The Act MP who designed the proposed "three strikes and you're out" law says if it breaches fundamental human rights, the solution is simple - change the Bill of Rights.
David Garrett dismissed a report by Attorney-General Chris Finlayson that found three strikes had an apparent inconsistency with the section of Bill of Rights protecting New Zealanders against cruel, degrading or disproportionately severe punishment.
Mr Garrett had not read the report, but told of its findings yesterday said: "So what?"
"Alter the Bill of Rights Act. We've got too hung up on people's rights."
Three strikes would see those convicted of a third serious offence sentenced to life imprisonment with a 25-year non-parole period.
As Attorney-General, Mr Finlayson is required to report on any bill that appears inconsistent with the Bill of Rights. The report is not his views as a National MP or minister.
Mr Garrett said the Attorney-General's report focused on three strikes being punishment, when it was equally a protective measure.
"It is saying you have blown two chances; despite two warnings you have come out and done this behaviour again and we are not going to allow you to remain in the community to become a killer."
Mr Garrett, a former legal adviser to the Sensible Sentencing Trust, said the concerns were not Mr Finlayson's personally but those of "some oik in Crown Law".
Mr Garrett said the Attorney-General's report only pointed out that it "may" breach the Bill of Rights.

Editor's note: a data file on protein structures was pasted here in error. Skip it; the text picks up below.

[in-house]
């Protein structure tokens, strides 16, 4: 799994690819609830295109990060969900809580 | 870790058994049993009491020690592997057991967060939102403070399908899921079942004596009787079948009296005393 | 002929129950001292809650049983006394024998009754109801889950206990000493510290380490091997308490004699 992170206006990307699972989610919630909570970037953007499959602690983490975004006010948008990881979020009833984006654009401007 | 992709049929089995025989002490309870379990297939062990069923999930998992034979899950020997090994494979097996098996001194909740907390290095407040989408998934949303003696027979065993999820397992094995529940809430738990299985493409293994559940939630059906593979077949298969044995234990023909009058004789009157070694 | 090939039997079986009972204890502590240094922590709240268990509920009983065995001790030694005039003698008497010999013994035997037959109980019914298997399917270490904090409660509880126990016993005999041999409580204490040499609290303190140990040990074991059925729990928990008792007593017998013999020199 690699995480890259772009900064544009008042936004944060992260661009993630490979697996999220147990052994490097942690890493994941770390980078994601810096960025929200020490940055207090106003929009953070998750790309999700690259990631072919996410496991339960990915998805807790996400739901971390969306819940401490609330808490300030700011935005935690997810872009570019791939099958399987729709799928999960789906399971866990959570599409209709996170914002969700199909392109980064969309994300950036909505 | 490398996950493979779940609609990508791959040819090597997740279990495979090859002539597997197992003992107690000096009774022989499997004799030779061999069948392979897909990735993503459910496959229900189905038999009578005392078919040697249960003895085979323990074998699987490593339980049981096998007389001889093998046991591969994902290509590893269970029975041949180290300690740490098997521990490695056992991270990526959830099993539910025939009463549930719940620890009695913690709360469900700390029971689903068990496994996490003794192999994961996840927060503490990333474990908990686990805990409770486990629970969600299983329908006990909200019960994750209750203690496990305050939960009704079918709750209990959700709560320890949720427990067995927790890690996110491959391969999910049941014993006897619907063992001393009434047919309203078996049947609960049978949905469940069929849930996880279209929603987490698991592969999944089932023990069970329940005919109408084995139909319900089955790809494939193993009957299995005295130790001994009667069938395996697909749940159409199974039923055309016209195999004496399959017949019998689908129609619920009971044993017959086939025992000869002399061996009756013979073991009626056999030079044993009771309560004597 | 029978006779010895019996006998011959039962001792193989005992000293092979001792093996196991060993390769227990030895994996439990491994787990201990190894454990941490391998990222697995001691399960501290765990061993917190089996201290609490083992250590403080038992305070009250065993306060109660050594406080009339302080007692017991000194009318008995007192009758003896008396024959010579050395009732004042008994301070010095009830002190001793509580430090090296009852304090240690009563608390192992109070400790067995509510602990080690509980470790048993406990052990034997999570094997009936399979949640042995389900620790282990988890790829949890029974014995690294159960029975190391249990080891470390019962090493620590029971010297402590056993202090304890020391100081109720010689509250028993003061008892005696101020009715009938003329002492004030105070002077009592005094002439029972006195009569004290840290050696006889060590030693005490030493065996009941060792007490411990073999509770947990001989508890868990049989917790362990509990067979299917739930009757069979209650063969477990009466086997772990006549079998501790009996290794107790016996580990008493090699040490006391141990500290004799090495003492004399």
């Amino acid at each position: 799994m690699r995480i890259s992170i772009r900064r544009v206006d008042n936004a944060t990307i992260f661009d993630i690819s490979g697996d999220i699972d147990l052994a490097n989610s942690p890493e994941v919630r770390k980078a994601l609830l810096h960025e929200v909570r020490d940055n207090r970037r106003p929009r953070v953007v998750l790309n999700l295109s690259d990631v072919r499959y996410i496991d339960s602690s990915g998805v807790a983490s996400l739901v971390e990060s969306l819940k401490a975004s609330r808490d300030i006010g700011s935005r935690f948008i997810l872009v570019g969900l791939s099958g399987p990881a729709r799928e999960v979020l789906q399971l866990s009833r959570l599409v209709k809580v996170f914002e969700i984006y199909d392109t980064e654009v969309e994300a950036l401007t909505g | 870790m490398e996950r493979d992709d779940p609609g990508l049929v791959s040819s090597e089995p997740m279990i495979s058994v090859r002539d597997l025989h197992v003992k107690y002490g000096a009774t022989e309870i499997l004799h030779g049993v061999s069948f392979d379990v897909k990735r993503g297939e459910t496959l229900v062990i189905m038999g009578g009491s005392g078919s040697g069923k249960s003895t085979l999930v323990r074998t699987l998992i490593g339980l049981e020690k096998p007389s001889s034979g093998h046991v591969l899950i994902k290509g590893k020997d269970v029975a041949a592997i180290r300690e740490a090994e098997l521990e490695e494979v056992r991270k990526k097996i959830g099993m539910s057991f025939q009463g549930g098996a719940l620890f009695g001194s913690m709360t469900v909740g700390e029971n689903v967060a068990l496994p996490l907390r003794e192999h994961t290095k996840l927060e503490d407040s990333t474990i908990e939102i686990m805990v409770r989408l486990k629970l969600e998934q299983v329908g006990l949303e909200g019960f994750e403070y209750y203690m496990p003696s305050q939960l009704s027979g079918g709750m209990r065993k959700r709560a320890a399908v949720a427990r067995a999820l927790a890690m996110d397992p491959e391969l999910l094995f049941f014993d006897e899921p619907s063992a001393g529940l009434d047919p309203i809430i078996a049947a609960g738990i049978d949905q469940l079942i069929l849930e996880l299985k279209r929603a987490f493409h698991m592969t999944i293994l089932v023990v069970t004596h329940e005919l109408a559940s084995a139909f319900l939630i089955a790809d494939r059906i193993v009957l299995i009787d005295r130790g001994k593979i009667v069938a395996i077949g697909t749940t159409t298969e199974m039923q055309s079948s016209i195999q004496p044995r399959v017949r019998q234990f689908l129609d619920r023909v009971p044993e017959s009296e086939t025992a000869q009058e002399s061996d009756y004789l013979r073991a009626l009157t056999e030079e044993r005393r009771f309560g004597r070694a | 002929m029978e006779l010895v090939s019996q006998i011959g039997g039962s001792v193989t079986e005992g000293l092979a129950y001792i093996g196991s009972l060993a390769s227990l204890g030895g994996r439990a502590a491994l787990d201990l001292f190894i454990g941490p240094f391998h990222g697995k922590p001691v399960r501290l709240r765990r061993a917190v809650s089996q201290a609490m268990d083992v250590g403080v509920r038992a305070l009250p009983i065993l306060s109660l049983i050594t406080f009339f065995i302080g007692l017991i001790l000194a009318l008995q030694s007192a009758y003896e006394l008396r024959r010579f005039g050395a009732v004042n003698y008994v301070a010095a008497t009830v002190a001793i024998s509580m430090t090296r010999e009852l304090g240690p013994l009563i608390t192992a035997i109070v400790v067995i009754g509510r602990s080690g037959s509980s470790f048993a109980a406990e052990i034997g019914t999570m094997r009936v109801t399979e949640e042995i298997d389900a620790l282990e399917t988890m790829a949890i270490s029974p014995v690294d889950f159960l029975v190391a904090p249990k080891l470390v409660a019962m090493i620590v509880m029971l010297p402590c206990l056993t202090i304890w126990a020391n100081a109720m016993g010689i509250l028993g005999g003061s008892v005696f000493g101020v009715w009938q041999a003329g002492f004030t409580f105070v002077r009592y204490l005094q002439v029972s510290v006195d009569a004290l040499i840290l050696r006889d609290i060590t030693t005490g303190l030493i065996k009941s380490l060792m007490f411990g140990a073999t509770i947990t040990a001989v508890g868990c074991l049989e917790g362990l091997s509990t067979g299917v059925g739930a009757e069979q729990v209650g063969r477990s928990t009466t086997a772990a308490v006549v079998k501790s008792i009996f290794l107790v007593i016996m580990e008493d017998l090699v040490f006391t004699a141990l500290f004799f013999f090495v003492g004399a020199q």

He said a full determination would be made by the courts and would not be relevant until the the first "three-striker" complained, which would be at least 15 years away. If the offender was successful, Parliament could change the Bill of Rights.
"I'm actually more interested in a victim's rights than a criminal's rights. We are talking about the "rights" of someone who has served at least two sentences for violent offending and just been sentenced to a third lot.
"I'm not interested in that person's rights quite frankly. He should have the rights to be fed adequately, to get medical care and not to get tortured - and that's it."
Mr Garrett said official figures he obtained last year showed there were 78 killers in jail, who at the time they killed had already served at least three sentences for violence. This meant if there had been a three strikes law at the time "their victim wouldn't have been killed because the killer would have been banged up".
Three strikes is a key Act policy and has been introduced to Parliament by National as a condition of the minor party's agreement to support the Key Administration - with National reserving judgment on whether it will support the legislation further.